What might we expect of the Autumn statement in terms of tax changes?
The University of Birmingham asked leading academics from across the campus for their expert opinions on this week’s Autumn Statement and the likely impact it could have on everything from taxes to local service provision, the high street to personal wealth.
Professor Andy Lymer discusses tax including proposed changes to tax thresholds and capital gains tax.
I think we can expect little by way of tax giveaways given both the rhetoric of the need to continued collective belt tightening, and the fact we remain (probably) more than a year off the next general election so these will likely be held for political capital next year.
New measures can be expected on tax avoidance and evasion given the very public and personal focus the Prime Minister continues to place on this. This may include a specific UK consultation linked to aspects of the recent ‘Base Erosion and Profit Shifting’ report from the OECD (which Bill Dodwell, Deloitte’s UK Tax Policy Director, recently said offered the most significant potential change to international taxation for decades). This report, and its subsequent action plan launched last summer , offers specific suggestions to address perceived abuses of tax systems by multi-nationals (and for which the UK is chairing a group looking at possible Transfer Pricing abuses currently).
A married couples’/civil partnerships’ tax break was talked about by the Chancellor in the summer so something in this area could reasonably be expected (unless the very vocal Lib Dem dislike of the proposal wins out), and reversing the move away from the tax system expressly giving tax deductions linked to marriage that ceased for many in 2000. However, this is a poorly targeted break in terms of redistribution and fairness, one of the reasons it was removed in 2000.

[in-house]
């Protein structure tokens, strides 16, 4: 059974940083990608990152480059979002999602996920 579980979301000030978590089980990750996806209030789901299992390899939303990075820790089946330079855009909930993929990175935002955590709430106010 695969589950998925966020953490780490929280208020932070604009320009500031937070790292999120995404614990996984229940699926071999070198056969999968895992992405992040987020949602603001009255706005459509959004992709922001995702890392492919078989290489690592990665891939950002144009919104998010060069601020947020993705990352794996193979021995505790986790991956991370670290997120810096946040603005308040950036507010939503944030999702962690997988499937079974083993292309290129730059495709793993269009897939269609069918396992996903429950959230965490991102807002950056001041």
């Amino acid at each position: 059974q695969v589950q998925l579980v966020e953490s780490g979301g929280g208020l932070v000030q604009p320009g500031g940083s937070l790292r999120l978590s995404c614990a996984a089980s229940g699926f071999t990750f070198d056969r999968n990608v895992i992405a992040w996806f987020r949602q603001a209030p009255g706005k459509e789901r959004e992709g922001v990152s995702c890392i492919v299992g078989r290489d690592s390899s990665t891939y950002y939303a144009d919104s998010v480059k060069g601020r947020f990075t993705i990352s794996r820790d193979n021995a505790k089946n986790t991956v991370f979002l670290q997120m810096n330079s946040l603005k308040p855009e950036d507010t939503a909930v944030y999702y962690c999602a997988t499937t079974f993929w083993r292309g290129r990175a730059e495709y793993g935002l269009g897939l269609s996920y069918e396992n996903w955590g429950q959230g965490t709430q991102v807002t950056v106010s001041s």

Other ideas that are doing the rounds includes a cap on the sums you can hold in ISAs (£100,000 being proposed – at which level only about 2% of the wealthiest would be affected). The reduction of the tax free lump sums from pensions (down from 25%) continues to attract support, perhaps involving a move to a fixed cash cap rather than a percentage of the pension pot being used. A call to to follow Norway’s recent lead and scrap inheritance tax and the Lib Dems apparently favour further increases to the personal tax free income allowance beyond the already promised increase this to £10,000 from next April (to £10,500 being the number commonly discussed). In each of these cases however, I think the likelihood of proposals at these suggested levels of change are unlikely.
Professor Andy Lymer is Professor of Accounting and Taxation at Birmingham Business School, University of Birmingham